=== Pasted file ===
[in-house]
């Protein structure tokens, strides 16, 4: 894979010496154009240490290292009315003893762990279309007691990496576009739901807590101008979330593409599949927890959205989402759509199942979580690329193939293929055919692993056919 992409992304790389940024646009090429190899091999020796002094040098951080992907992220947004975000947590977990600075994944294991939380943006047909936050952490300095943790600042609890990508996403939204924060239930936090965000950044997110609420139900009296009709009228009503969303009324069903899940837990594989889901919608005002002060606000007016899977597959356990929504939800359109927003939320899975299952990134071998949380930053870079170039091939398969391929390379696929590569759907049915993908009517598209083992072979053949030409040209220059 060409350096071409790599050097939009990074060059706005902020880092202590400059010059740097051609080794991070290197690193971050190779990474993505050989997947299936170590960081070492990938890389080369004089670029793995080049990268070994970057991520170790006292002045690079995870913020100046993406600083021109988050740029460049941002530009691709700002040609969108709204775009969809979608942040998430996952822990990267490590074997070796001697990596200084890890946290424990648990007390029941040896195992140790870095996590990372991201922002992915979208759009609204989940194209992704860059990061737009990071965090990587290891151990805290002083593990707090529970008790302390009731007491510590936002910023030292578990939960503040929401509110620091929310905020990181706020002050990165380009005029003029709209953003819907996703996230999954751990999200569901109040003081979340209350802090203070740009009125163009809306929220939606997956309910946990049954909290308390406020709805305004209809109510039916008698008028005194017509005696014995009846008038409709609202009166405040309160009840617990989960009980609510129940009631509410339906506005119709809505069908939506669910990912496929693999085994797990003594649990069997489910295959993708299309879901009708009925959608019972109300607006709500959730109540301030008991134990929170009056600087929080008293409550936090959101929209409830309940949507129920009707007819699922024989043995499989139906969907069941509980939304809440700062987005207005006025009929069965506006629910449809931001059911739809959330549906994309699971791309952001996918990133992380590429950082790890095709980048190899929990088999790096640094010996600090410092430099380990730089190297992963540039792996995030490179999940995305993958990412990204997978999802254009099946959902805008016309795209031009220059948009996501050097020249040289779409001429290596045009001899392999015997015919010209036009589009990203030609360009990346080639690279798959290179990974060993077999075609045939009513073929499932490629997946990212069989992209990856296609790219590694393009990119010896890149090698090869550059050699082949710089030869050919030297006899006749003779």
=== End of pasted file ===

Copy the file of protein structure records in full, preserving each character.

[in-house]
């Protein structure tokens, strides 16, 4: 894979010496154009240490290292009315003893762990279309007691990496576009739901807590101008979330593409599949927890959205989402759509199942979580690329193939293929055919692993056919 992409992304790389940024646009090429190899091999020796002094040098951080992907992220947004975000947590977990600075994944294991939380943006047909936050952490300095943790600042609890990508996403939204924060239930936090965000950044997110609420139900009296009709009228009503969303009324069903899940837990594989889901919608005002002060606000007016899977597959356990929504939800359109927003939320899975299952990134071998949380930053870079170039091939398969391929390379696929590569759907049915993908009517598209083992072979053949030409040209220059 060409350096071409790599050097939009990074060059706005902020880092202590400059010059740097051609080794991070290197690193971050190779990474993505050989997947299936170590960081070492990938890389080369004089670029793995080049990268070994970057991520170790006292002045690079995870913020100046993406600083021109988050740029460049941002530009691709700002040609969108709204775009969809979608942040998430996952822990990267490590074997070796001697990596200084890890946290424990648990007390029941040896195992140790870095996590990372991201922002992915979208759009609204989940194209992704860059990061737009990071965090990587290891151990805290002083593990707090529970008790302390009731007491510590936002910023030292578990939960503040929401509110620091929310905020990181706020002050990165380009005029003029709209953003819907996703996230999954751990999200569901109040003081979340209350802090203070740009009125163009809306929220939606997956309910946990049954909290308390406020709805305004209809109510039916008698008028005194017509005696014995009846008038409709609202009166405040309160009840617990989960009980609510129940009631509410339906506005119709809505069908939506669910990912496929693999085994797990003594649990069997489910295959993708299309879901009708009925959608019972109300607006709500959730109540301030008991134990929170009056600087929080008293409550936090959101929209409830309940949507129920009707007819699922024989043995499989139906969907069941509980939304809440700062987005207005006025009929069965506006629910449809931001059911739809959330549906994309699971791309952001996918990133992380590429950082790890095709980048190899929990088999790096640094010996600090410092430099380990730089190297992963540039792996995030490179999940995305993958990412990204997978999802254009099946959902805008016309795209031009220059948009996501050097020249040289779409001429290596045009001899392999015997015919010209036009589009990203030609360009990346080639690279798959290179990974060993077999075609045939009513073929499932490629997946990212069989992209990856296609790219590694393009990119010896890149090698090869550059050699082949710089030869050919030297006899006749003779």